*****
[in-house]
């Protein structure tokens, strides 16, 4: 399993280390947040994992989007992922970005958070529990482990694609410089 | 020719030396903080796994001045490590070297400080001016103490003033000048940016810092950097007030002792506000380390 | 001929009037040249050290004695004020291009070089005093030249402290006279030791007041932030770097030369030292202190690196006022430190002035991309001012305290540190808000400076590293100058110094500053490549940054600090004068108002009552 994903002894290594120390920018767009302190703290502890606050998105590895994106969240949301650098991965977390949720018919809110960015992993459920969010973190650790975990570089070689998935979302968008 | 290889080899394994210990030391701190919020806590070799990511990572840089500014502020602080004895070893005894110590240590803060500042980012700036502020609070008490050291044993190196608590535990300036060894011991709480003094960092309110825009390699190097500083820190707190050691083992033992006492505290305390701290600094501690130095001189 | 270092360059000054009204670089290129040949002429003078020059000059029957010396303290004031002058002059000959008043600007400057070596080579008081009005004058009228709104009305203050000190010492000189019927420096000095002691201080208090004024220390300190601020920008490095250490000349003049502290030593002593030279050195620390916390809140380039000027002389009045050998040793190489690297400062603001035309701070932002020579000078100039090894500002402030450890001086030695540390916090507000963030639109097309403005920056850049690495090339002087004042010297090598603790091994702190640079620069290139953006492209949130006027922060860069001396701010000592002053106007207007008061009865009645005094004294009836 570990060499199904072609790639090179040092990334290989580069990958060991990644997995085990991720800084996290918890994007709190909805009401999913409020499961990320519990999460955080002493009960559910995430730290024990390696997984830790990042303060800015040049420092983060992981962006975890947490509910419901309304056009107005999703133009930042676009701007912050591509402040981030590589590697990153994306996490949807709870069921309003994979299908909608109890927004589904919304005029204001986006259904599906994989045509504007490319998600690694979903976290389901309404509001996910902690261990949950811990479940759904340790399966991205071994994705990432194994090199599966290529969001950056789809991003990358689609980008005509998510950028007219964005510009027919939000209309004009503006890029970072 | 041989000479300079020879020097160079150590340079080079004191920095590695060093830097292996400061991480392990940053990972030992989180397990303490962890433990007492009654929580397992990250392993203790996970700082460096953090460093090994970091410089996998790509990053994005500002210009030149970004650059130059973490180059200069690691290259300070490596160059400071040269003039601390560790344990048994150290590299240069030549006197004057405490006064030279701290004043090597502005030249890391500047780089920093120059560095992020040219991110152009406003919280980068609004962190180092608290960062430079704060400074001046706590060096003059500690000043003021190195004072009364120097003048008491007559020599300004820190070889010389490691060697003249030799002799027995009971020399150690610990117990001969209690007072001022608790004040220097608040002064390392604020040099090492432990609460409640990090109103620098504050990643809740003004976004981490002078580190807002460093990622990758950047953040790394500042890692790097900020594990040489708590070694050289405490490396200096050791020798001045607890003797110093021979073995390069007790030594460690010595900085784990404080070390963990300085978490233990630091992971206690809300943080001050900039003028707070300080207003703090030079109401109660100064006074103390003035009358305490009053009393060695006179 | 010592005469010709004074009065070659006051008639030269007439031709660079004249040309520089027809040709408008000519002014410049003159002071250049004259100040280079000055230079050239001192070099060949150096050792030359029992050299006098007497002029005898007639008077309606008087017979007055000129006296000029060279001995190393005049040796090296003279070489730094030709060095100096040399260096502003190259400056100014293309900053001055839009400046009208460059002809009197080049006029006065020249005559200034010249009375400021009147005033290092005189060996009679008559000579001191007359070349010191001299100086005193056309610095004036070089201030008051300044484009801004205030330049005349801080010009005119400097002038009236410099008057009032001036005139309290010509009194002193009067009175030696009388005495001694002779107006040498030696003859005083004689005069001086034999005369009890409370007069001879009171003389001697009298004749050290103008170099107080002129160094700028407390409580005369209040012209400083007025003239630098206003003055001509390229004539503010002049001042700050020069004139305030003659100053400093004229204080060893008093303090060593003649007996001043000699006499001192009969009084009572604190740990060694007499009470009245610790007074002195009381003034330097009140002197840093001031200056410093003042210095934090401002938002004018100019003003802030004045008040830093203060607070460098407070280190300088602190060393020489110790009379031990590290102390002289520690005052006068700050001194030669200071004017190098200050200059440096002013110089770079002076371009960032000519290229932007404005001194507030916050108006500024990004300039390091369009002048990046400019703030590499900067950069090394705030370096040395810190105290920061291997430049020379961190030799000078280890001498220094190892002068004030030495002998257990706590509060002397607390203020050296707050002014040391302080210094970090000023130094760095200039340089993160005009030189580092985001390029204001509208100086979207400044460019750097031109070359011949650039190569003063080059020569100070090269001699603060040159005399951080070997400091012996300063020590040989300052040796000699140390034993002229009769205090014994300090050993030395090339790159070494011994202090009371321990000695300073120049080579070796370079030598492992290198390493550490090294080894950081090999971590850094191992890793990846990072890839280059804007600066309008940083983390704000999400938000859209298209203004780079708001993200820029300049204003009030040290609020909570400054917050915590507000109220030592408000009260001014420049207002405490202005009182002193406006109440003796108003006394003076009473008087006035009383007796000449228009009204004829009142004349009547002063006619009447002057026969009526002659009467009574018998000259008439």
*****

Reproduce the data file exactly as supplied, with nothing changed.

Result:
[in-house]
């Protein structure tokens, strides 16, 4: 399993280390947040994992989007992922970005958070529990482990694609410089 | 020719030396903080796994001045490590070297400080001016103490003033000048940016810092950097007030002792506000380390 | 001929009037040249050290004695004020291009070089005093030249402290006279030791007041932030770097030369030292202190690196006022430190002035991309001012305290540190808000400076590293100058110094500053490549940054600090004068108002009552 994903002894290594120390920018767009302190703290502890606050998105590895994106969240949301650098991965977390949720018919809110960015992993459920969010973190650790975990570089070689998935979302968008 | 290889080899394994210990030391701190919020806590070799990511990572840089500014502020602080004895070893005894110590240590803060500042980012700036502020609070008490050291044993190196608590535990300036060894011991709480003094960092309110825009390699190097500083820190707190050691083992033992006492505290305390701290600094501690130095001189 | 270092360059000054009204670089290129040949002429003078020059000059029957010396303290004031002058002059000959008043600007400057070596080579008081009005004058009228709104009305203050000190010492000189019927420096000095002691201080208090004024220390300190601020920008490095250490000349003049502290030593002593030279050195620390916390809140380039000027002389009045050998040793190489690297400062603001035309701070932002020579000078100039090894500002402030450890001086030695540390916090507000963030639109097309403005920056850049690495090339002087004042010297090598603790091994702190640079620069290139953006492209949130006027922060860069001396701010000592002053106007207007008061009865009645005094004294009836 570990060499199904072609790639090179040092990334290989580069990958060991990644997995085990991720800084996290918890994007709190909805009401999913409020499961990320519990999460955080002493009960559910995430730290024990390696997984830790990042303060800015040049420092983060992981962006975890947490509910419901309304056009107005999703133009930042676009701007912050591509402040981030590589590697990153994306996490949807709870069921309003994979299908909608109890927004589904919304005029204001986006259904599906994989045509504007490319998600690694979903976290389901309404509001996910902690261990949950811990479940759904340790399966991205071994994705990432194994090199599966290529969001950056789809991003990358689609980008005509998510950028007219964005510009027919939000209309004009503006890029970072 | 041989000479300079020879020097160079150590340079080079004191920095590695060093830097292996400061991480392990940053990972030992989180397990303490962890433990007492009654929580397992990250392993203790996970700082460096953090460093090994970091410089996998790509990053994005500002210009030149970004650059130059973490180059200069690691290259300070490596160059400071040269003039601390560790344990048994150290590299240069030549006197004057405490006064030279701290004043090597502005030249890391500047780089920093120059560095992020040219991110152009406003919280980068609004962190180092608290960062430079704060400074001046706590060096003059500690000043003021190195004072009364120097003048008491007559020599300004820190070889010389490691060697003249030799002799027995009971020399150690610990117990001969209690007072001022608790004040220097608040002064390392604020040099090492432990609460409640990090109103620098504050990643809740003004976004981490002078580190807002460093990622990758950047953040790394500042890692790097900020594990040489708590070694050289405490490396200096050791020798001045607890003797110093021979073995390069007790030594460690010595900085784990404080070390963990300085978490233990630091992971206690809300943080001050900039003028707070300080207003703090030079109401109660100064006074103390003035009358305490009053009393060695006179 | 010592005469010709004074009065070659006051008639030269007439031709660079004249040309520089027809040709408008000519002014410049003159002071250049004259100040280079000055230079050239001192070099060949150096050792030359029992050299006098007497002029005898007639008077309606008087017979007055000129006296000029060279001995190393005049040796090296003279070489730094030709060095100096040399260096502003190259400056100014293309900053001055839009400046009208460059002809009197080049006029006065020249005559200034010249009375400021009147005033290092005189060996009679008559000579001191007359070349010191001299100086005193056309610095004036070089201030008051300044484009801004205030330049005349801080010009005119400097002038009236410099008057009032001036005139309290010509009194002193009067009175030696009388005495001694002779107006040498030696003859005083004689005069001086034999005369009890409370007069001879009171003389001697009298004749050290103008170099107080002129160094700028407390409580005369209040012209400083007025003239630098206003003055001509390229004539503010002049001042700050020069004139305030003659100053400093004229204080060893008093303090060593003649007996001043000699006499001192009969009084009572604190740990060694007499009470009245610790007074002195009381003034330097009140002197840093001031200056410093003042210095934090401002938002004018100019003003802030004045008040830093203060607070460098407070280190300088602190060393020489110790009379031990590290102390002289520690005052006068700050001194030669200071004017190098200050200059440096002013110089770079002076371009960032000519290229932007404005001194507030916050108006500024990004300039390091369009002048990046400019703030590499900067950069090394705030370096040395810190105290920061291997430049020379961190030799000078280890001498220094190892002068004030030495002998257990706590509060002397607390203020050296707050002014040391302080210094970090000023130094760095200039340089993160005009030189580092985001390029204001509208100086979207400044460019750097031109070359011949650039190569003063080059020569100070090269001699603060040159005399951080070997400091012996300063020590040989300052040796000699140390034993002229009769205090014994300090050993030395090339790159070494011994202090009371321990000695300073120049080579070796370079030598492992290198390493550490090294080894950081090999971590850094191992890793990846990072890839280059804007600066309008940083983390704000999400938000859209298209203004780079708001993200820029300049204003009030040290609020909570400054917050915590507000109220030592408000009260001014420049207002405490202005009182002193406006109440003796108003006394003076009473008087006035009383007796000449228009009204004829009142004349009547002063006619009447002057026969009526002659009467009574018998000259008439």